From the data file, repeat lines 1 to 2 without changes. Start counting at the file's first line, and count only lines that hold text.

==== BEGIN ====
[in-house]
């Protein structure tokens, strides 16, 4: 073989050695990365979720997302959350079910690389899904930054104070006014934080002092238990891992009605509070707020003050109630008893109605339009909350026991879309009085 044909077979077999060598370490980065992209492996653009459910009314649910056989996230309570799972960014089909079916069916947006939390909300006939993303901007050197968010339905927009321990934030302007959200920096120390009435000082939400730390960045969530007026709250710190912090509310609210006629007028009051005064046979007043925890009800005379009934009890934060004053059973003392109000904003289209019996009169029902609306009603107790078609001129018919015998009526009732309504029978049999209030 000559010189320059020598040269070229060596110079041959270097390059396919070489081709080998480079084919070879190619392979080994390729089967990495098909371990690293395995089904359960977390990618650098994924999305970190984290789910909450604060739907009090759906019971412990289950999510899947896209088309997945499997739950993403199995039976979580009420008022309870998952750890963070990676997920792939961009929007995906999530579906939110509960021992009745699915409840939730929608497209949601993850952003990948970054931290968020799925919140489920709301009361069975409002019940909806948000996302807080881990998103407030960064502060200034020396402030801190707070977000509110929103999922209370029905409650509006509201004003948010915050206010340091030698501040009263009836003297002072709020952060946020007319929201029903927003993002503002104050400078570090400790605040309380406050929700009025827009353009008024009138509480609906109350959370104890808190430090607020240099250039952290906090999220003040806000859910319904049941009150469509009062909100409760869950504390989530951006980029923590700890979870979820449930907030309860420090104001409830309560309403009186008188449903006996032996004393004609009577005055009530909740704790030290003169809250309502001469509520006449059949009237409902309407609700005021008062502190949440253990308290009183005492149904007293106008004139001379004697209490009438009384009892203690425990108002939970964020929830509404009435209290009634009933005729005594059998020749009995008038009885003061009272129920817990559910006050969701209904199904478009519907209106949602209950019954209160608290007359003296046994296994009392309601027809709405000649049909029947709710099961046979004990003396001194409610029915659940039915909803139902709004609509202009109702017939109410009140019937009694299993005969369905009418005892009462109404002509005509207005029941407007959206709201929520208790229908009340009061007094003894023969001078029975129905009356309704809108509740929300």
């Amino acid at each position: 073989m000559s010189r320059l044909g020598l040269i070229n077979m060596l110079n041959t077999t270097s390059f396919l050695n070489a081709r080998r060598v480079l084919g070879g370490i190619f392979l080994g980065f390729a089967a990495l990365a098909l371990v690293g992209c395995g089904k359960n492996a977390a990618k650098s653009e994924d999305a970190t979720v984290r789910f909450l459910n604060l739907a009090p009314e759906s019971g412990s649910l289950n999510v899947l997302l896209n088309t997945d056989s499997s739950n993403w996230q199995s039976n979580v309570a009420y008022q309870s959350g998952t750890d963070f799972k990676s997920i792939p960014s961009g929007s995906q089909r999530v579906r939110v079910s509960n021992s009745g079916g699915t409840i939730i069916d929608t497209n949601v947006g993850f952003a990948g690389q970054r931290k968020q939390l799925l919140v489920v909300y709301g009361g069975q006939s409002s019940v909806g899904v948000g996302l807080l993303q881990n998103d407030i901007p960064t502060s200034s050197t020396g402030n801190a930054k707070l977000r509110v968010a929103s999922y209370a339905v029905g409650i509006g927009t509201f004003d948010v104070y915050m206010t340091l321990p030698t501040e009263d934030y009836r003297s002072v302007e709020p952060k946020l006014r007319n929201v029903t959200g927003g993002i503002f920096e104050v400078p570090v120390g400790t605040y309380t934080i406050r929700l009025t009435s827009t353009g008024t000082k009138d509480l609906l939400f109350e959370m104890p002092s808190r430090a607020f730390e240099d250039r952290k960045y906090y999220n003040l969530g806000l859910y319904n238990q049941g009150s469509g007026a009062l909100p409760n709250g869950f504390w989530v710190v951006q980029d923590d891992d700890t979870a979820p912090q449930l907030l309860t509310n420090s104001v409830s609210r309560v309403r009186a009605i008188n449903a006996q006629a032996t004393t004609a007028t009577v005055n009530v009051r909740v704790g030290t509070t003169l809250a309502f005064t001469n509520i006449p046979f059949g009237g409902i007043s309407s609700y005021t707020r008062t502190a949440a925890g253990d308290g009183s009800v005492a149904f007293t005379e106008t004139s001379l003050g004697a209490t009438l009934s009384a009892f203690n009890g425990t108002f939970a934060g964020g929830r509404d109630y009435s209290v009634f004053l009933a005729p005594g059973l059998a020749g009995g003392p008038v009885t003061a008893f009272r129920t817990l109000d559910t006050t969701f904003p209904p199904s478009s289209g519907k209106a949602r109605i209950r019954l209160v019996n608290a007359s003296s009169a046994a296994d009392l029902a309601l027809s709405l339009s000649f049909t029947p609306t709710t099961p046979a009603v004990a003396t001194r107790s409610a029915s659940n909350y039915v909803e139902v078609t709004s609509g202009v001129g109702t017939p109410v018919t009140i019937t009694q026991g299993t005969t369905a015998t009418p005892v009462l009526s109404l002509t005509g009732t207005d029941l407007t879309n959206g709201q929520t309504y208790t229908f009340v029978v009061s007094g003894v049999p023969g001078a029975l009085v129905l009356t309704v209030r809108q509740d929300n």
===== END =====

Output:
[in-house]
């Protein structure tokens, strides 16, 4: 073989050695990365979720997302959350079910690389899904930054104070006014934080002092238990891992009605509070707020003050109630008893109605339009909350026991879309009085 044909077979077999060598370490980065992209492996653009459910009314649910056989996230309570799972960014089909079916069916947006939390909300006939993303901007050197968010339905927009321990934030302007959200920096120390009435000082939400730390960045969530007026709250710190912090509310609210006629007028009051005064046979007043925890009800005379009934009890934060004053059973003392109000904003289209019996009169029902609306009603107790078609001129018919015998009526009732309504029978049999209030 000559010189320059020598040269070229060596110079041959270097390059396919070489081709080998480079084919070879190619392979080994390729089967990495098909371990690293395995089904359960977390990618650098994924999305970190984290789910909450604060739907009090759906019971412990289950999510899947896209088309997945499997739950993403199995039976979580009420008022309870998952750890963070990676997920792939961009929007995906999530579906939110509960021992009745699915409840939730929608497209949601993850952003990948970054931290968020799925919140489920709301009361069975409002019940909806948000996302807080881990998103407030960064502060200034020396402030801190707070977000509110929103999922209370029905409650509006509201004003948010915050206010340091030698501040009263009836003297002072709020952060946020007319929201029903927003993002503002104050400078570090400790605040309380406050929700009025827009353009008024009138509480609906109350959370104890808190430090607020240099250039952290906090999220003040806000859910319904049941009150469509009062909100409760869950504390989530951006980029923590700890979870979820449930907030309860420090104001409830309560309403009186008188449903006996032996004393004609009577005055009530909740704790030290003169809250309502001469509520006449059949009237409902309407609700005021008062502190949440253990308290009183005492149904007293106008004139001379004697209490009438009384009892203690425990108002939970964020929830509404009435209290009634009933005729005594059998020749009995008038009885003061009272129920817990559910006050969701209904199904478009519907209106949602209950019954209160608290007359003296046994296994009392309601027809709405000649049909029947709710099961046979004990003396001194409610029915659940039915909803139902709004609509202009109702017939109410009140019937009694299993005969369905009418005892009462109404002509005509207005029941407007959206709201929520208790229908009340009061007094003894023969001078029975129905009356309704809108509740929300």